Filmmakers have tried to outdo The Howling and An American Werewolf in London ever since the films reestablished the werewolf genre 20 years ago. While a few movies have come close (Fright Night, for instance), they have yet to match the thrills and chills of those earlier films. As we patiently await the next werewolf classic, DarkWolf prowls into the race. Could this be the movie that redefines the werewolf genre forever?
Nope. Not even close. If Bad Moon is at the bottom of the barrel, DarkWolf is buried far, far beneath. Although it appeals to its target audience of horny teenagers and sex-deprived old men by featuring plenty of blood and boobs, the movie completely lacks everything else.
Still, DarkWolf doesn't keep its audience waiting for blood and bare breasts. It opens in a LA strip club, where exotic dancers caress their breasts in front of drooling admirers. Suddenly, a big burly biker dude (Kane Hodder) running from the LAPD crashes the party, but detectives Hartigan (Steven Williams) and Turley (Ryan Alosio) quickly apprehend and secure the man inside a police van. Almost instantly, however, the van starts shaking violently, and then a large, hairy beast slices through the metal and kills Hartigan, before escaping into the Los Angeles nightscape.
Where did the beast come from? You guessed it: the biker dude transformed into a werewolf under the full moon. In complicated theology, Turley explains to rookie detective McGowan (Jaime Bergman) that the biker they arrested was the human form of DarkWolf, which will stop at nothing to mate with a very special wolf-woman in an attempt to breed--although the wolf-woman (Samaire Armstrong) is unaware of her special wolf powers. Now, Turley and McGowan must stop this vicious beast before it sleeps with wolf-woman.
It's difficult to buy any of the inane werewolf mythology, largely because none of the characters seem buy it themselves. If you just witnessed a vicious werewolf tear through steel and rip a man to bloody shreds, wouldn't you be a little stunned, in shock, perhaps? Not McGowan. She shows a little obligatory surprise, but accepts Turley's explanation without too many questions.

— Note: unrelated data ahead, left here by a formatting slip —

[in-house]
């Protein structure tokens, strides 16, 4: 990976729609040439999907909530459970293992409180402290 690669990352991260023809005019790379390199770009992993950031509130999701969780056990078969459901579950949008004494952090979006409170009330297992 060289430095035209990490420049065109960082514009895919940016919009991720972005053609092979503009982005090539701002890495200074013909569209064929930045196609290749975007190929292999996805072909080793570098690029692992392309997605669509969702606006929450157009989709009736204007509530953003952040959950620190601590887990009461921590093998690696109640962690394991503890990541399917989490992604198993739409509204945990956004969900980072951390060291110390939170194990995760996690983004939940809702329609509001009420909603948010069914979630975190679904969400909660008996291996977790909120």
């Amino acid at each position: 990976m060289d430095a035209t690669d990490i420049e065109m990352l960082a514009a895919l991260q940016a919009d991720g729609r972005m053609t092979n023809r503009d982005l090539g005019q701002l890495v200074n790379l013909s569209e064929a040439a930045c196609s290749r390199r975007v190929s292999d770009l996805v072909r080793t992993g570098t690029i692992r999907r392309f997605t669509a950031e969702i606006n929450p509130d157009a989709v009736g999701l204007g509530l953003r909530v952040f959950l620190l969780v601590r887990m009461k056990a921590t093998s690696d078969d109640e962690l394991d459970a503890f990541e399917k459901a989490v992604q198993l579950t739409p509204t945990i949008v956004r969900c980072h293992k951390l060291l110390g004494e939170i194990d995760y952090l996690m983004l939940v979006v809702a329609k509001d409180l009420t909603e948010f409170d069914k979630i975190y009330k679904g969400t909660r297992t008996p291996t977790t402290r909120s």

DarkWolf is not exactly blessed with a gifted cast, which consists of horror movie has-beens (Kane Hodder, Tippin Hedren), a Playboy Playmate (Bergman), and lots of TV actors. (One actress's most prominent achievement is her role as Yellow Ranger on Power Rangers: Light Speed Rescue.) I've seen junior high school plays with a higher acting caliber than that of Kane Hodder, who can't hide behind a Jason Voorhees hockey mask this time. Acting conservatories should really start teaching his performance method, which consists of making scary faces at the camera, and occasionally snarling.
The special effects are equally laughable. The CGI effects look like something out of a cheap video game and the DarkWolf costume looks as if it was purchased on clearance at Halloween USA. The blood doesn't even look real -- it is far too watery. Perhaps the props people didn't follow the ketchup-water recipe that they probably found on the Internet.
Oh, and the script -- yep -- it sucks too. The dialogue is complete exposition, which is not necessarily a bad thing here; the story would be nonexistent if the characters were not so kind as to explain it to us. Despite his inability to pen dialogue, Geoffrey Alan Holliday does include some stylish visuals in his screenplay. There is a scene involving two women who wear werewolf makeup as they perform an erotic lesbian dance. In a different movie, this scene might have been interesting, but DarkWolf focuses more on the bare breasts than on the scene's unique sensual nature.